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Wednesday, 27 February 1985
Page: 239


Senator COLLARD —The Minister representing the Ministers for Foreign Affairs and Defence will be aware of the reported decision of the United States of America to advise New Zealand of severe cut-backs in the fields of defence co-operation and intelligence sharing already alluded to in two previous questions. Coming as it does on top of cancellation of recent ANZUS naval exercises because of New Zealand's refusal to accept nuclear-powered or capable ships in its ports, does the Government believe that this most serious development spells the death knell for the ANZUS alliance as we have known it? Does the Minister agree that the crisis situation which now prevails is an indictment of the Hawke Government's failure to become really involved and to play a mediating role at an early stage in the dispute between two of Australia's closest traditional allies?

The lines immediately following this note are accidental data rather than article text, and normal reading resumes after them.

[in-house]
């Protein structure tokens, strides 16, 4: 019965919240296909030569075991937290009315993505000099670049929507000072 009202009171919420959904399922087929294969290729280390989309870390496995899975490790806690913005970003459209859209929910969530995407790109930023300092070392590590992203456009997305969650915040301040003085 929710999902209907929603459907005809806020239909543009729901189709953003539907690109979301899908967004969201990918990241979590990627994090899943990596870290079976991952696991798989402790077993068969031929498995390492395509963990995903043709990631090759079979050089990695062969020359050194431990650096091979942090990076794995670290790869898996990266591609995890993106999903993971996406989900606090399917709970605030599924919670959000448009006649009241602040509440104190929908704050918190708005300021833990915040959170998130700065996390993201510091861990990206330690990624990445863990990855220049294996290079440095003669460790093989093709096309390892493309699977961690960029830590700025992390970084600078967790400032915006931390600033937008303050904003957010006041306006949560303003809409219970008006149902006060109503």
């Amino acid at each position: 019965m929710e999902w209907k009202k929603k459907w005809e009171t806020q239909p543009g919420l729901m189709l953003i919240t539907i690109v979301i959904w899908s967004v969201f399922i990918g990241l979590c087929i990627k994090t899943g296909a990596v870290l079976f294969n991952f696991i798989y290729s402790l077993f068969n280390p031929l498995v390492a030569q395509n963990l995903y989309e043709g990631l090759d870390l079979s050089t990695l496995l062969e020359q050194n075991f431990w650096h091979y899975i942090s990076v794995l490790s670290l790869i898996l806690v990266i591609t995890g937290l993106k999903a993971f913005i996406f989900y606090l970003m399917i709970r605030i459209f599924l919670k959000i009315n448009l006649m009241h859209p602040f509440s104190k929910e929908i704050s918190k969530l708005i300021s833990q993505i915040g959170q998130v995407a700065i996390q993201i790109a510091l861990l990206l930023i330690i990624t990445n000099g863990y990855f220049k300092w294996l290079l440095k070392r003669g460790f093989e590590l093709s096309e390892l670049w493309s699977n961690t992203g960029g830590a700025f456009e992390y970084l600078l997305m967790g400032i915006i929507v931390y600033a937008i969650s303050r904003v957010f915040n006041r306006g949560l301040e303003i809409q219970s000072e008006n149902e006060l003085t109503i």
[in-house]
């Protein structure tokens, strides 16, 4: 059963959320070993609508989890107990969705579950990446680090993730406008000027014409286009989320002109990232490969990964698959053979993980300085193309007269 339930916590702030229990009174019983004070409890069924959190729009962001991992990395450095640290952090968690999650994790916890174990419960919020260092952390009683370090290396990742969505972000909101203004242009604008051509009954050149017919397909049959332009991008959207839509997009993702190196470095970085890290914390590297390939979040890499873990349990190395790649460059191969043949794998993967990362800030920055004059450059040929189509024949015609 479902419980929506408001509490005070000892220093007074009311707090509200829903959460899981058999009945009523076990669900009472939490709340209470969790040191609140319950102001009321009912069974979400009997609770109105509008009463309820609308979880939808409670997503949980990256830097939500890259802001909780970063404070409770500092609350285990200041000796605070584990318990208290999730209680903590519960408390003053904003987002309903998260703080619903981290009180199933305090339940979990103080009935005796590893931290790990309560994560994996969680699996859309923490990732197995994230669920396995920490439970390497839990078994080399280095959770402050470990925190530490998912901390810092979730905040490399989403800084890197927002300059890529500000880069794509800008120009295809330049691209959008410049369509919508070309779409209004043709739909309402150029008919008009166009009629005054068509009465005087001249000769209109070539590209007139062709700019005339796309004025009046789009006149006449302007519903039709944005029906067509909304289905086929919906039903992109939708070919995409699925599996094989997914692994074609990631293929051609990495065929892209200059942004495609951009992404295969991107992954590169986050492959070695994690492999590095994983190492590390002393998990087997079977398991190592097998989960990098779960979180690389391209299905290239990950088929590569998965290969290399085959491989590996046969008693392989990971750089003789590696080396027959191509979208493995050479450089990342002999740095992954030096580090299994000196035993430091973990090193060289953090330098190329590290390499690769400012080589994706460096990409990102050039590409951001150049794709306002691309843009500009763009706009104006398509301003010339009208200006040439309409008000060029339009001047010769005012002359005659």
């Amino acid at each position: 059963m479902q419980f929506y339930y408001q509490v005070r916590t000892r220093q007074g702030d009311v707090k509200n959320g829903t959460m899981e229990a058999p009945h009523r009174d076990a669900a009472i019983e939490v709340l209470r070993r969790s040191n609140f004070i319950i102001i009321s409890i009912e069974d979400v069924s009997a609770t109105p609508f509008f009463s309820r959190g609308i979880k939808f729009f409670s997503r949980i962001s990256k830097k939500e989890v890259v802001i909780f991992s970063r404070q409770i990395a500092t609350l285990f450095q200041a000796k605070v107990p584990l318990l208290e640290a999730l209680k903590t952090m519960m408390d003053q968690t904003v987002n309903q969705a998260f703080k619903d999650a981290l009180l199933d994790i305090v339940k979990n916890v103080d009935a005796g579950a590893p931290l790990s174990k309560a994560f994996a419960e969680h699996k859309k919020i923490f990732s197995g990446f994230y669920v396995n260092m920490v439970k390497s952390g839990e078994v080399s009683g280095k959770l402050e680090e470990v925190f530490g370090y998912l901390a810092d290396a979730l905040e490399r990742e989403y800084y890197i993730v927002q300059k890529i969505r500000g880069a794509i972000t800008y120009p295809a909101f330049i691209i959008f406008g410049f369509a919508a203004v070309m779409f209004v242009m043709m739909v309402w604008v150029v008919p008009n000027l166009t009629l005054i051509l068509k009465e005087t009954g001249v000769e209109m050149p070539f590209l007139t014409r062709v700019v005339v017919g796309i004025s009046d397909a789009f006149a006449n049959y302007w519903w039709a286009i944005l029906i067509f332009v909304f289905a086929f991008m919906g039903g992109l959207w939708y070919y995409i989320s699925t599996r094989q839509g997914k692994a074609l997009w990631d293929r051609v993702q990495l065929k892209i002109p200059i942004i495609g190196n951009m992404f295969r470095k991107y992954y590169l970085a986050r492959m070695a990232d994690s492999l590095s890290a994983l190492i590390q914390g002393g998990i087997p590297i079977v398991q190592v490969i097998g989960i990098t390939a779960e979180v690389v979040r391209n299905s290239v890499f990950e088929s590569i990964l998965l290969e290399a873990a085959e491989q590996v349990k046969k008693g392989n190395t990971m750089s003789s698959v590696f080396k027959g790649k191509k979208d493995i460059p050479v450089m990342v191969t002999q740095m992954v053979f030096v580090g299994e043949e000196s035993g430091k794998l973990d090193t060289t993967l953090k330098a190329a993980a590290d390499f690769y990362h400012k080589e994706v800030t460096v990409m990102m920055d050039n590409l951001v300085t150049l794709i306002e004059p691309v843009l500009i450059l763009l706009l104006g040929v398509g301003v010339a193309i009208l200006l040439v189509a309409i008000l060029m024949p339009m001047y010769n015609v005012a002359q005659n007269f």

Senator GARETH EVANS —No, the Government does not believe that any of the recent developments have signalled the death knell for ANZUS. The ANZUS treaty relationship is a complex one with a number of different dimensions. While it is the case that the kind of peacetime co-operation that is envisaged under Article II of that treaty has been subject to some stress as a result of recent developments in New Zealand and in New Zealand's relationship with the United States, that clearly does not in itself touch upon the operation of Article IV, which is the danger clause, nor on a number of aspects of that relationship.

As I will make clear, to the extent that I have not already done so, in the urgency debate which is to follow Question Time, Australia is anxious to maintain and, indeed, to strengthen the ANZUS alliance. We do not believe that it needs review. We do not believe that renegotiation is either a realistic or a desirable option. We will continue to work hard to preserve the alliance in all its delicacy and in all its complexity, which is in marked contrast to the blundering, ham-fisted approach which has been demonstrated by Mr Peacock and Opposition spokesmen who have been profoundly insensitive to the independent and sovereign status of New Zealand and to the delicacy of the interrelationship involved in that treaty. Our approach, by contrast, has been cautious and entirely appropriate to the mature relationship that ANZUS in fact represents.